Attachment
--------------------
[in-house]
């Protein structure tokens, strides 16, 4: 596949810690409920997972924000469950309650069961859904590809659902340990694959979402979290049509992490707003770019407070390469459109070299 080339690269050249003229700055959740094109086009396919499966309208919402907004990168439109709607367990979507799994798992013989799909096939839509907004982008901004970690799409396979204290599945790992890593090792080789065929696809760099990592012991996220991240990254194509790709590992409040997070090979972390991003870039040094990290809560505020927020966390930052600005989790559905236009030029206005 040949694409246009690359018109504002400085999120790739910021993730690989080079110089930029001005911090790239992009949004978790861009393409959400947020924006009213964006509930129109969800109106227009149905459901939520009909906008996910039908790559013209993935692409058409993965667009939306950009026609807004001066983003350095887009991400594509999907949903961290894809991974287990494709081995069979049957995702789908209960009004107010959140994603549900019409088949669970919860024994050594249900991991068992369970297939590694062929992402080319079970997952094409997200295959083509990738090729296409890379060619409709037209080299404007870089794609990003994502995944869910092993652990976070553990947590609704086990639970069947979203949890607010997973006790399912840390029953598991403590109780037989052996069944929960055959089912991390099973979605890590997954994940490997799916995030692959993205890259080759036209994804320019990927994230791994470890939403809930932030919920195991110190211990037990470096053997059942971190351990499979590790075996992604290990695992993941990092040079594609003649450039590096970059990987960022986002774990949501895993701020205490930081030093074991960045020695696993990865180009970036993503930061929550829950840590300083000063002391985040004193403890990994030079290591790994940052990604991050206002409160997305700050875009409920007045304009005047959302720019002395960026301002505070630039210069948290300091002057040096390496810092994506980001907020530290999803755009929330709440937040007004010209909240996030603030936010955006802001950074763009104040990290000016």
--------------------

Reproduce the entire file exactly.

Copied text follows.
[in-house]
């Protein structure tokens, strides 16, 4: 596949810690409920997972924000469950309650069961859904590809659902340990694959979402979290049509992490707003770019407070390469459109070299 080339690269050249003229700055959740094109086009396919499966309208919402907004990168439109709607367990979507799994798992013989799909096939839509907004982008901004970690799409396979204290599945790992890593090792080789065929696809760099990592012991996220991240990254194509790709590992409040997070090979972390991003870039040094990290809560505020927020966390930052600005989790559905236009030029206005 040949694409246009690359018109504002400085999120790739910021993730690989080079110089930029001005911090790239992009949004978790861009393409959400947020924006009213964006509930129109969800109106227009149905459901939520009909906008996910039908790559013209993935692409058409993965667009939306950009026609807004001066983003350095887009991400594509999907949903961290894809991974287990494709081995069979049957995702789908209960009004107010959140994603549900019409088949669970919860024994050594249900991991068992369970297939590694062929992402080319079970997952094409997200295959083509990738090729296409890379060619409709037209080299404007870089794609990003994502995944869910092993652990976070553990947590609704086990639970069947979203949890607010997973006790399912840390029953598991403590109780037989052996069944929960055959089912991390099973979605890590997954994940490997799916995030692959993205890259080759036209994804320019990927994230791994470890939403809930932030919920195991110190211990037990470096053997059942971190351990499979590790075996992604290990695992993941990092040079594609003649450039590096970059990987960022986002774990949501895993701020205490930081030093074991960045020695696993990865180009970036993503930061929550829950840590300083000063002391985040004193403890990994030079290591790994940052990604991050206002409160997305700050875009409920007045304009005047959302720019002395960026301002505070630039210069948290300091002057040096390496810092994506980001907020530290999803755009929330709440937040007004010209909240996030603030936010955006802001950074763009104040990290000016």